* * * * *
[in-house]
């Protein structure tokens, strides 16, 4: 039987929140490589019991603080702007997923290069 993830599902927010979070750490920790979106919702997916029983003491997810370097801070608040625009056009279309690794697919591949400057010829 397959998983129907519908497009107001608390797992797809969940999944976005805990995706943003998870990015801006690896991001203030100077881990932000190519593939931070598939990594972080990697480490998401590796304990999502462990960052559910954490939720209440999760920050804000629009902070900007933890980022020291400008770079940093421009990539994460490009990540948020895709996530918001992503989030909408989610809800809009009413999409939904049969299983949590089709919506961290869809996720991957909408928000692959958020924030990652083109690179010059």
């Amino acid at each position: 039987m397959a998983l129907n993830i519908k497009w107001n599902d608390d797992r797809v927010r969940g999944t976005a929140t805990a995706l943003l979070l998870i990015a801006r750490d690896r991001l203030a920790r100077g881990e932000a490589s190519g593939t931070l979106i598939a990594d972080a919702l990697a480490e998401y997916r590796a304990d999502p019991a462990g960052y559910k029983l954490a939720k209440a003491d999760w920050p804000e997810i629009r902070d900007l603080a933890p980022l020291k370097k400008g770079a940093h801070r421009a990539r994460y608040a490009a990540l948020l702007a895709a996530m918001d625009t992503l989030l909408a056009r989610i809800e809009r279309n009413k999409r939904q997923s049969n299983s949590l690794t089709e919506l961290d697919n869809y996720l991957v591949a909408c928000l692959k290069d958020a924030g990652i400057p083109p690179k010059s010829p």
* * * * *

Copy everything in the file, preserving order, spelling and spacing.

[in-house]
């Protein structure tokens, strides 16, 4: 039987929140490589019991603080702007997923290069 993830599902927010979070750490920790979106919702997916029983003491997810370097801070608040625009056009279309690794697919591949400057010829 397959998983129907519908497009107001608390797992797809969940999944976005805990995706943003998870990015801006690896991001203030100077881990932000190519593939931070598939990594972080990697480490998401590796304990999502462990960052559910954490939720209440999760920050804000629009902070900007933890980022020291400008770079940093421009990539994460490009990540948020895709996530918001992503989030909408989610809800809009009413999409939904049969299983949590089709919506961290869809996720991957909408928000692959958020924030990652083109690179010059």
């Amino acid at each position: 039987m397959a998983l129907n993830i519908k497009w107001n599902d608390d797992r797809v927010r969940g999944t976005a929140t805990a995706l943003l979070l998870i990015a801006r750490d690896r991001l203030a920790r100077g881990e932000a490589s190519g593939t931070l979106i598939a990594d972080a919702l990697a480490e998401y997916r590796a304990d999502p019991a462990g960052y559910k029983l954490a939720k209440a003491d999760w920050p804000e997810i629009r902070d900007l603080a933890p980022l020291k370097k400008g770079a940093h801070r421009a990539r994460y608040a490009a990540l948020l702007a895709a996530m918001d625009t992503l989030l909408a056009r989610i809800e809009r279309n009413k999409r939904q997923s049969n299983s949590l690794t089709e919506l961290d697919n869809y996720l991957v591949a909408c928000l692959k290069d958020a924030g990652i400057p083109p690179k010059s010829p």